Parhyale featured in Scientific American CRISPR story

(per Scientific American:) Normal and mutant Paryhale from Patel’s lab. The color code highlights the different types of limbs and body segments. Top row: a normally developed Parhyale hatchling. Middle row: a mutant hatchling created by CRISPR of the abdominal-A Hox gene; its jumping legs are transformed to forward walking legs, and the swimming legs are replaced by anchor legs. Bottom row: a mutant hatchling also created by CRISPR of the Abdominal-B Hox gene; the abdominal swimming legs and anchor legs are replaced by thoracic jumping and forward walking legs.

WT and Hox mutant Parhyale (from Erin Jarvis.)

Our lab’s work on using CRISPR-Cas9 mutagenesis to explore the function of Hox genes in crustaceans was featured in a Scientific American article about the revolution in genome editing technologies. (There’s also a shout-out to CRISPR in butterflies, too!)

Nipam, as well as recent Integrative Biology PhD recipient, Erin Jarvis (now at RUMI), are quoted in the article.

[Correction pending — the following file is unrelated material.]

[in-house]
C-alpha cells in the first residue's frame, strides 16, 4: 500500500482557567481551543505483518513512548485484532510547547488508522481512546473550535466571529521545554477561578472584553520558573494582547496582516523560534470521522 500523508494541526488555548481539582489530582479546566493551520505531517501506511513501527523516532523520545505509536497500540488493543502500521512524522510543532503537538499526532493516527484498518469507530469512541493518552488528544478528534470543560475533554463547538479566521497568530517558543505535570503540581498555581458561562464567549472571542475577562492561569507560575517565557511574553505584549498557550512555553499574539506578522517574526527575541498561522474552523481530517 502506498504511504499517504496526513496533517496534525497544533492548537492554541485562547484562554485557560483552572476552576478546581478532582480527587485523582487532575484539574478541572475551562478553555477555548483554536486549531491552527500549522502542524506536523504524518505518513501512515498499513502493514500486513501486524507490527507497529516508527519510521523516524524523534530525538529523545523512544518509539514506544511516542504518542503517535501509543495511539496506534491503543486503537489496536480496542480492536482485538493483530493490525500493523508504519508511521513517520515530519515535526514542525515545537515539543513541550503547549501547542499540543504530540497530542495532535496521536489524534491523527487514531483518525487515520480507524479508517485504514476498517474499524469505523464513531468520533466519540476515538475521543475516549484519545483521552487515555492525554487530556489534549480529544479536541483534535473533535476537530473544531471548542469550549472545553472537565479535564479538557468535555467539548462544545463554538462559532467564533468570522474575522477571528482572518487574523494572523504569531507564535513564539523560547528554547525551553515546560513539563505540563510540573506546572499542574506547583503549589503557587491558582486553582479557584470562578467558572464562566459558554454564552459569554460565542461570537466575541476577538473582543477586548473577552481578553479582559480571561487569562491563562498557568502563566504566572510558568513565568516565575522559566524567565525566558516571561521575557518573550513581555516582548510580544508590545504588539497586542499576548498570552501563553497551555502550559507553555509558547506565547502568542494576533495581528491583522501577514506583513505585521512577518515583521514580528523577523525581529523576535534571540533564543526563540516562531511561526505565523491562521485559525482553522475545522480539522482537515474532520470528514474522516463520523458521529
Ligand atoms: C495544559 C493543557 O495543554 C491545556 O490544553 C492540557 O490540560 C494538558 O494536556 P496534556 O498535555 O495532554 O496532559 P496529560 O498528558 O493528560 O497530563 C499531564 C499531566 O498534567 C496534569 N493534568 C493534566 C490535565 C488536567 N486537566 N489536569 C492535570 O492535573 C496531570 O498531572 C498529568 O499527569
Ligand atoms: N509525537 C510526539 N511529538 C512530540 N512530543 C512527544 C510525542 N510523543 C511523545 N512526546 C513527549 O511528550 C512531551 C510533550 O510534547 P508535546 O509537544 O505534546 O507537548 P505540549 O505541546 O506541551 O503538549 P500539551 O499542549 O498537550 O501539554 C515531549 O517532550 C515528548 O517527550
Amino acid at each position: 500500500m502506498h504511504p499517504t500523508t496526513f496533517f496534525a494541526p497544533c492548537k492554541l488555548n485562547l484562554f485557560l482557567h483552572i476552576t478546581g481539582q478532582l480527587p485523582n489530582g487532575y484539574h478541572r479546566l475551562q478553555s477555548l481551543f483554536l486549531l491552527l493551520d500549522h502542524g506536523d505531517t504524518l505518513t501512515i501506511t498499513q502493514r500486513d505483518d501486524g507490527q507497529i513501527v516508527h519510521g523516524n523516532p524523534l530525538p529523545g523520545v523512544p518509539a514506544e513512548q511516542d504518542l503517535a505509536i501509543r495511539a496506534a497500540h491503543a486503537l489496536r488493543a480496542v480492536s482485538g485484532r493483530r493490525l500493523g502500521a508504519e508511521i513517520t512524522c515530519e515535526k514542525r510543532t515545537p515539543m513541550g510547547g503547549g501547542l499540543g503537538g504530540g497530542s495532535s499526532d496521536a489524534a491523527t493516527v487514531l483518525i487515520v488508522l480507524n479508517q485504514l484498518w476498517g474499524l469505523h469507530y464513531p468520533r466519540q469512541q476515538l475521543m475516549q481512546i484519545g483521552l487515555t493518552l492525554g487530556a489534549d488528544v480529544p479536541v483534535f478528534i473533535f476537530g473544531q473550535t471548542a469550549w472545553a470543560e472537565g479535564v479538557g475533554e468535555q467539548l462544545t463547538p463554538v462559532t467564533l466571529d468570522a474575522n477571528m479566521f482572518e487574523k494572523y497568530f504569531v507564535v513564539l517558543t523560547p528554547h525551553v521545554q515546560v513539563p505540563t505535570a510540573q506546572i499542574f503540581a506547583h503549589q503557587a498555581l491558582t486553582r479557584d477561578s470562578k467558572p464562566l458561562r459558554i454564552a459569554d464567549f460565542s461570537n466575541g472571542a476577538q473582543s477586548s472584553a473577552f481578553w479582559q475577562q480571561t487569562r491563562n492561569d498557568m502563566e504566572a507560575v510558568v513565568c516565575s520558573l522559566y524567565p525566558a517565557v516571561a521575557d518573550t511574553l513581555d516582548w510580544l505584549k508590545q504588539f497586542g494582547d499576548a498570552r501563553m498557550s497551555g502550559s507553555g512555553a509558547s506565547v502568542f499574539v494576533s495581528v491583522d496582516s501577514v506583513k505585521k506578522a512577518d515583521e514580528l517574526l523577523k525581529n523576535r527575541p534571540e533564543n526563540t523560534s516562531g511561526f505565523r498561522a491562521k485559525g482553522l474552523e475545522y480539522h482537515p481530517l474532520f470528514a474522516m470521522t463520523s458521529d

Now it costs them less than $100 to knock out a gene. “Suddenly, with CRISPR, you don’t have to decide, ‘Which one gene do I want to put all my resources into?’” Jarvis says, “You can try a lot of different genes.” And with CRISPR, they’re able to break genes in up to 75 percent of Parhyaleembryos, versus a maximum 25 percent success rate with the old technique. Even better, they now have the ability to mutate several genes at once with CRISPR, which means they can now see how genes interact. When the researchers had tried to mutate multiple genes with their old technique, it rarely worked. (Though Patel notes that the older RNA technique is still very useful for certain applications).

Their research takes less time with CRISPR, too—in a study Patel’s lab published in Current Biology in 2015, they knocked out six Hox genes in about a year. Before that, they had already spent years trying to break a specific Hox gene with their old method, but were never able to do it. “Everything just goes faster,” says Patel, a professor of genetics, genomics and development. “CRISPR-Cas9 is an incredibly elegant system, and it’s very easy to control.” It also makes it simpler to study more exotic creatures (beyond the standard flies and mice), such as animals like Parhyale or butterflies. “It’s always been hard to work with a new organism,” says Jarvis, “CRISPR is awesome because suddenly, you don’t have to spend decades developing a model.” As long as you have the sequence of the gene you want to target, you’re set.

Congrats, Nipam and Erin!


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